How To Diagnose And Repair A Car's Broken Air Conditioner

Did the air conditioning in your car stop working? If so, you'll most likely want to have it fixed before the hot temperatures of summer start to hit. Here are some ways you can quickly diagnose a broken air conditioner, as well as how the problem can be fixed.

AC Diagnosis

There are a few things you can do to diagnose a broken air conditioner on your own. If the air conditioner doesn't do anything when you turn it on, you need to troubleshoot the power going to it. Start by looking at the fuse box in your car and see if any fuses have been tripped. The problem may be as simple as hitting a reset switch, but you may need to replace a broken fuse as well. If the reset switch doesn't do it, try getting a new fuse from your local auto supply store.

If the air conditioner is blowing warm air, then you know the problem is not with the blower receiving power. You most likely have a problem with the evaporator. Small vehicles have one evaporator for the front of the car, but larger vans can have a front and rear evaporator. For a larger car, verify that both evaporators are not working, since the problem may be isolated to a single evaporator. If one is working and not the other, that confirms it is an evaporator issue.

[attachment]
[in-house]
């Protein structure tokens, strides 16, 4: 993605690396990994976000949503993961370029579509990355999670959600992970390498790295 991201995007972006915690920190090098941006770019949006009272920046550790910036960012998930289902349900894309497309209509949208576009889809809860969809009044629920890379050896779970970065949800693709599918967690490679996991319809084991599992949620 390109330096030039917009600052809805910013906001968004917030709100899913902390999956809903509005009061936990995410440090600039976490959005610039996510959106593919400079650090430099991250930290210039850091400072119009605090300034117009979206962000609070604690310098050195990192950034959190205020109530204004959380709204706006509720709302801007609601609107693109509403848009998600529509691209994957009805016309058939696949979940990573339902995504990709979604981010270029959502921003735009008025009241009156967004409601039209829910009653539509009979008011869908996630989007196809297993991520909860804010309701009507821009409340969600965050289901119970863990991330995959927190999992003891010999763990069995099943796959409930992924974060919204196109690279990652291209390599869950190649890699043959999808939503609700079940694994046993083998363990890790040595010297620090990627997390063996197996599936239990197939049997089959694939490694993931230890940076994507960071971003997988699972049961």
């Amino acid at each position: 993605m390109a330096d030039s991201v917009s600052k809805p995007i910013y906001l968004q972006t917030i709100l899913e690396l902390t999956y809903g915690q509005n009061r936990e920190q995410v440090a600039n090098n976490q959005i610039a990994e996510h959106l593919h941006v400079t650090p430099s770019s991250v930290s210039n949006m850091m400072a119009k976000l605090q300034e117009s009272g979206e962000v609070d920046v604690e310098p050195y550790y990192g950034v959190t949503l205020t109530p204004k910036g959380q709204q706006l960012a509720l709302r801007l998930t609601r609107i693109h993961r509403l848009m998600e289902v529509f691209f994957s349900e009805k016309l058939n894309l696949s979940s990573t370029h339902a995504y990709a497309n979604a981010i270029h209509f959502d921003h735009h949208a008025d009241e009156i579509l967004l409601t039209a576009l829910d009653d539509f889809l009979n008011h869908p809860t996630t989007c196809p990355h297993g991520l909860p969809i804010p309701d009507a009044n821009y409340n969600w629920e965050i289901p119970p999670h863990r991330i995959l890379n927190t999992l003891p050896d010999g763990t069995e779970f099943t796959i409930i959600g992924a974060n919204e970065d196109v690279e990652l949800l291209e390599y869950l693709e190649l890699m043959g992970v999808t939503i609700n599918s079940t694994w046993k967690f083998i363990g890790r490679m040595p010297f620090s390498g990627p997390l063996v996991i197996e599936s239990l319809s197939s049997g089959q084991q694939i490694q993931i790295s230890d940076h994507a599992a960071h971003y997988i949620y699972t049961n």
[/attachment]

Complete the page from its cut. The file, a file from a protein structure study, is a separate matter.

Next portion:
AC Repair

When the air conditioner is giving you problems, your mechanic will start by looking at places where coolant could be leaking from the system. All leaks should be repaired before the system is recharged, or else all that new coolant will flow right back out. This can be done by putting a dye into the system to visibly look for leaks. One a leak is repaired, new coolant will be put into the air conditioner to help make the air cold once again.

If just the rear evaporator in a van is broken, know that you do not have to fix it if the repair is too expensive. You mechanic can actually disconnect the rear evaporator and plug the system so that only the front air evaporator works. The cold air from the front should still be strong enough to cool down your entire vehicle once it gets going, but you'll avoid the necessary repair costs to fix the second evaporator.

Speak to a mechanic shop like Modern Auto Air if you have any other questions about car air conditioning repair.